This forced immigration must have been caused by the increased activity of pirates on the Mediterranean shores and the consequent, never-ending plunders.

It must also have been designed as a fort against the plundering raids of the tribes living in the Taurus Mountains.

The city saw its most glorious days during Roman times, when 33 smaller towns depended on it administratively.

During Christian Byzantine times it became a religious centre. Thanks to its association with Saint Thecla it became also a destination of pilgrimages. The fact that a “Religious Council” assembled here in 359 AD underlines its religious importance.

Uzuncaburç (Diocaesarea)
Uzuncaburç is one of the most important archaeological sites of Silifke, which is very rich from this point of view.

The place of the ongoing excavations was the site of the sacred area of the Kingdom of Olba. The Kings of Olba were vassals of the Seleucides.

When Rome conquered this region, it separated this sacred area from Olba and granted it the status of free city. This city was named Diocaesarea (City of the Divine Emperor) and it developed rapidly. It was encircled by walls with the dimension of 400 x 300 m. It was embellished with colonnaded avenues, a Temple of Fortune, a theatre, a gymnasium, fountains and other imposing monuments. It minted Roman coins, on which the city’s name was stamped.

Uzuncaburç is at an altitude of 1184 metres. The buildings of the ancient city and those of the present day settlement are all mixed together. It seems that the ancient city has got a new lease of life as Uzuncaburç.

Susanoğlu, Narlıkuyu
Narlıkuyu, located 20 km. to the east of Silifke at a distance of 5 km. from Kızkalesi, is famous for its fish restaurants.

Narlıkuyu is also an interesting place for scuba divers. The underground river passing through the Hell depression flows into the sea at Narlıkuyu. True enough, when swimming near the point where this river flows into the sea one notices that the water is colder. If you taste the water you will also notice that it is less salty. All this is caused by the underground river coming from the famous Hell Depression.

The Mediterranean Sea is very salty, so you need to take a shower after having swum in the sea, to get rid of the salt. In this inlet however, you may not need a shower as much.

The fish of less salty seas are tastier, because cold and less salty water firms up the meat of the fish, which in its turn makes it tastier. The fact that Narlıkuyu’s fish restaurants are so famous may be due to this lower saltiness of seawater.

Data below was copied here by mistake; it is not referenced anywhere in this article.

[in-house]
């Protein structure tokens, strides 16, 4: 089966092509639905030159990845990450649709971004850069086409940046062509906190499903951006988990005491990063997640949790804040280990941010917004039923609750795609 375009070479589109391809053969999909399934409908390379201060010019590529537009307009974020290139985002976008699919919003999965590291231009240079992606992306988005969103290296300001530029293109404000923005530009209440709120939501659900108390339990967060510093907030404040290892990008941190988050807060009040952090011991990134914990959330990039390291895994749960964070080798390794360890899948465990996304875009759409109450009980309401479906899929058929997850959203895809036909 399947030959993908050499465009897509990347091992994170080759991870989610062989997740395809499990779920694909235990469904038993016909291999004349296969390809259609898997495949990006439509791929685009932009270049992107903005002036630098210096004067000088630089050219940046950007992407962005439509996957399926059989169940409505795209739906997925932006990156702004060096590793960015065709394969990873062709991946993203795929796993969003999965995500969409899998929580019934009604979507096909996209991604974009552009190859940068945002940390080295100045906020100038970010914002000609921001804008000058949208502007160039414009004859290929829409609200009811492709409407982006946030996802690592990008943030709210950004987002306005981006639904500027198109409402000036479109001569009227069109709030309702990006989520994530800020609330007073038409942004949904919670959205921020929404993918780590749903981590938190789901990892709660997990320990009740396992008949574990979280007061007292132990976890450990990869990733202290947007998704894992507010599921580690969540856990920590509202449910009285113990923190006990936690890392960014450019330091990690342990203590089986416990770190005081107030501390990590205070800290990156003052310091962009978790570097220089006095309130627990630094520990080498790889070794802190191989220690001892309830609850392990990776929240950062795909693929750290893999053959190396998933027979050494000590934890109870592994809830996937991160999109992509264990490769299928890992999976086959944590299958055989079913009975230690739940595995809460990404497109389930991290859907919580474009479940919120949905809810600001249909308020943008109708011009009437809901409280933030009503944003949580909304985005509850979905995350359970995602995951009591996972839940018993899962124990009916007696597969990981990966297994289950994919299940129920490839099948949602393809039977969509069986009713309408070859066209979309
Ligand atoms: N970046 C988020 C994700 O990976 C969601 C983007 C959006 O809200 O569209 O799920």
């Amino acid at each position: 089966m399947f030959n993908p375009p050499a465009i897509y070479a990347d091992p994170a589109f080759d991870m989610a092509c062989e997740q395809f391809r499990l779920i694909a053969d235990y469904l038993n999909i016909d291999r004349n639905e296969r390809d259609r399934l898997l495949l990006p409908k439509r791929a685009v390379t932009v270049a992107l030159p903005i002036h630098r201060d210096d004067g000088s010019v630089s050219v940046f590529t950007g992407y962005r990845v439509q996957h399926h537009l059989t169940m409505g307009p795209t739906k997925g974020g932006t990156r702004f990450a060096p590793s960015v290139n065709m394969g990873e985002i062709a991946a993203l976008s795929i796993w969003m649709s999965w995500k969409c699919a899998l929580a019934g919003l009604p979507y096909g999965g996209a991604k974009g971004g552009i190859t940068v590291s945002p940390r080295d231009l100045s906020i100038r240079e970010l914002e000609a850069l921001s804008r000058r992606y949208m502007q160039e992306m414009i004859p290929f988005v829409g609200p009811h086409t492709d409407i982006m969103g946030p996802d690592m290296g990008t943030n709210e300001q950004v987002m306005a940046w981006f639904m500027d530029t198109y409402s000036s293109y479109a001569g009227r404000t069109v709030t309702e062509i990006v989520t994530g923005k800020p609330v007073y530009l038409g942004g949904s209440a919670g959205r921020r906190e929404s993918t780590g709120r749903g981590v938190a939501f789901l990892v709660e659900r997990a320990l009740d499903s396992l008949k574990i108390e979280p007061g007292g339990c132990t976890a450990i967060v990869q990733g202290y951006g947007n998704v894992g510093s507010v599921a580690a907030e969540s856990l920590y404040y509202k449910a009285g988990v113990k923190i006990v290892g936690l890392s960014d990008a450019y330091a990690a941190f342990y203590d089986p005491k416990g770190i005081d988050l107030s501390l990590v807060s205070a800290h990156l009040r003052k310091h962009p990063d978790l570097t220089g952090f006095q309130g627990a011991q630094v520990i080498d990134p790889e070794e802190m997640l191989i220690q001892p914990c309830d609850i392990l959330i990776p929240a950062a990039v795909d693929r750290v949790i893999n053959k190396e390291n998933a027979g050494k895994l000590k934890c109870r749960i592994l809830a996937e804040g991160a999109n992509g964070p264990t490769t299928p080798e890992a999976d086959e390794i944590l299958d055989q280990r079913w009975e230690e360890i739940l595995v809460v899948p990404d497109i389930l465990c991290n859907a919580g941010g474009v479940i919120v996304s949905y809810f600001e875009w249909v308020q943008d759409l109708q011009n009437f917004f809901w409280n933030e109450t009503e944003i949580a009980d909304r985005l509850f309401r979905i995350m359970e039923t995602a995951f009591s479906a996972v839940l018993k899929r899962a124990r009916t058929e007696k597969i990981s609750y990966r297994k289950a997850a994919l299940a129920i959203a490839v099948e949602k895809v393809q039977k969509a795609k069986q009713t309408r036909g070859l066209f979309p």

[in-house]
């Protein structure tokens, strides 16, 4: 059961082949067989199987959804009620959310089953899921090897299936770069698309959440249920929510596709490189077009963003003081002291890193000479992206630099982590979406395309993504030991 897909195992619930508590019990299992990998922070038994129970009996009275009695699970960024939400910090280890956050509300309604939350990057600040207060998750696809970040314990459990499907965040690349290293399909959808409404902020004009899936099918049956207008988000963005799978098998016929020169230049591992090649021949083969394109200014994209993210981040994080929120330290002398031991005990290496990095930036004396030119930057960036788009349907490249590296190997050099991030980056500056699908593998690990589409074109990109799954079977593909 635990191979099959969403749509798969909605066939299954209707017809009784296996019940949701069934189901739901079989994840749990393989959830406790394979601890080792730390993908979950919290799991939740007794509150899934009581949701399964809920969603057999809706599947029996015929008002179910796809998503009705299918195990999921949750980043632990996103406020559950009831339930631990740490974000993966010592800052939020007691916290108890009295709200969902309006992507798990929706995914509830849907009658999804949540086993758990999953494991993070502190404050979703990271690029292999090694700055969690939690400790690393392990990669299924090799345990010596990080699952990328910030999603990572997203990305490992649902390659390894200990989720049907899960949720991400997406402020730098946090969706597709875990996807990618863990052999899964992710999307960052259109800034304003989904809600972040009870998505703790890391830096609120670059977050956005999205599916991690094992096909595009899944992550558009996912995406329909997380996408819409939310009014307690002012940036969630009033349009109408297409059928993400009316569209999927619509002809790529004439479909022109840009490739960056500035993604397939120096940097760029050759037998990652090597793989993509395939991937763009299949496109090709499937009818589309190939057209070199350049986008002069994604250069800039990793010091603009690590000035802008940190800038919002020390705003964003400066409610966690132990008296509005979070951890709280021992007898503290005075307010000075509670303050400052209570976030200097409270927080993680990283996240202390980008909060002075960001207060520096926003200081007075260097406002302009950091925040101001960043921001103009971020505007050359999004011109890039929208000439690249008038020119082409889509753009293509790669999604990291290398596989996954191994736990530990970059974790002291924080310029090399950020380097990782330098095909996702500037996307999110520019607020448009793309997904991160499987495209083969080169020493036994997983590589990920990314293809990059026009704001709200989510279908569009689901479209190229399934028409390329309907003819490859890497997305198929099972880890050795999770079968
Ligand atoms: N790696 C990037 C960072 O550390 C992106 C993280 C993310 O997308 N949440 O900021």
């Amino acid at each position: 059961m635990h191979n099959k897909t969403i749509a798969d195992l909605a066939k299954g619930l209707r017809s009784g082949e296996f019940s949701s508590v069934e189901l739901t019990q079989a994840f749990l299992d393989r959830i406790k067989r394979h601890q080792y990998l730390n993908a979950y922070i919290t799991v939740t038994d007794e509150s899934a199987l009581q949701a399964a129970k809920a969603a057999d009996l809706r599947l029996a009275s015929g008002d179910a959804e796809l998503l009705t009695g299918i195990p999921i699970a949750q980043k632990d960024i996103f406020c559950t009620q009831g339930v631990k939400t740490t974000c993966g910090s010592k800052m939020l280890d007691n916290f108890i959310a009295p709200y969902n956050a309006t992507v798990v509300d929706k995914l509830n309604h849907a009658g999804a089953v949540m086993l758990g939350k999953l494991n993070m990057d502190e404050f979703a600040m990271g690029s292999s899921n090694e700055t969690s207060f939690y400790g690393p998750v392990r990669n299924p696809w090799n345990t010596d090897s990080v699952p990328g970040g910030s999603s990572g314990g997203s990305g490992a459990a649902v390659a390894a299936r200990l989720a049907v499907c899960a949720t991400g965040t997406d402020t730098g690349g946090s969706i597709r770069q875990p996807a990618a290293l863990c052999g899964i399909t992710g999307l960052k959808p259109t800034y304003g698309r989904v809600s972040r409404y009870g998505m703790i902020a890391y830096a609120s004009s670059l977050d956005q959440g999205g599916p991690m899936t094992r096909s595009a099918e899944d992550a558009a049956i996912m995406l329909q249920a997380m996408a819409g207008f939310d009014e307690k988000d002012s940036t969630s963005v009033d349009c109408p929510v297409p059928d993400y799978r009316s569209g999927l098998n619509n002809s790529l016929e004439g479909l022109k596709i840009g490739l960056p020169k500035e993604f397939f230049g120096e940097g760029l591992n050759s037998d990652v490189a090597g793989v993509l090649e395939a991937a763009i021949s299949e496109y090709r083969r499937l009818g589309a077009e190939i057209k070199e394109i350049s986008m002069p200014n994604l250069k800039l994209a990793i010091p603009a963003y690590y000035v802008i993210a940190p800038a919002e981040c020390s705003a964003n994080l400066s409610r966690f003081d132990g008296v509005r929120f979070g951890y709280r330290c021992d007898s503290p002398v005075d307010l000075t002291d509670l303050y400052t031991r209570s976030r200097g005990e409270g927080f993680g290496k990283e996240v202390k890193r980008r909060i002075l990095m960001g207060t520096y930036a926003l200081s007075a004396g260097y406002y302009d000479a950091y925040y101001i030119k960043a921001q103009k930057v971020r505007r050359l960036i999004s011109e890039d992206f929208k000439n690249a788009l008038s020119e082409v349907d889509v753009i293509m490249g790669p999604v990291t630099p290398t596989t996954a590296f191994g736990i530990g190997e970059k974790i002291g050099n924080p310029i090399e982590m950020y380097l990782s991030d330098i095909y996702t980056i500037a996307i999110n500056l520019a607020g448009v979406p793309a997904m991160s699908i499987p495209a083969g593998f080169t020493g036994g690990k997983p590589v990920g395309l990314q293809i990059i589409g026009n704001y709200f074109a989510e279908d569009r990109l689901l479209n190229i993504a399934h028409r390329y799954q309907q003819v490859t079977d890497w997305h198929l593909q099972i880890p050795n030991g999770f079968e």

The Three Graces / Poimenios’s bath
Inside a stone building very near to the sea, there is a very artistic mosaic dating from the 4th century AD. Poimenios, who must clearly have been a very high level dignitary of the Eastern Roman Empire, had a bath built here to take advantage of the “mysterious” sweet water source in the inlet. He had the pavement of the bath covered with a mosaic depicting the Three Graces.

The Three Graces Mosaic
This mosaic, the dominant colours of which are white, black and golden yellow, depicts the Three Graces or gratiae in Latin (the sisters Aglaia, Thalia and Euphrosyne), who were young and beautiful half goddesses, dancing.

The bath is decorated with images of local birds and flowers. It is as if the partridges and turtledoves were shyly following the dance of the Three Graces. The Three Graces symbolised prettiness, beauty and attractiveness and were close friends of the Muses, who were the protectors of the arts and sciences. The Three Graces sang, and in a state of abandon danced to the tunes of the lyre played by Apollo. They were also known as “Zeus’s daughters” and entertained the gods on Mount Olympus. However even mere mortals could touch them lightly and in that moment their hearts would fill with happiness.

Heseidos, who was a writer of ancient times, describes them thus in his book titled Theogonia (Birth of the Gods):

”These were graceful girls born to the relation between Zeus and Eurynome (……) and Eurynome, the beautiful daughter of Okeanos, had from Zeus three red cheeked girls like balls of light. When they danced love would pour forth from her eyes.”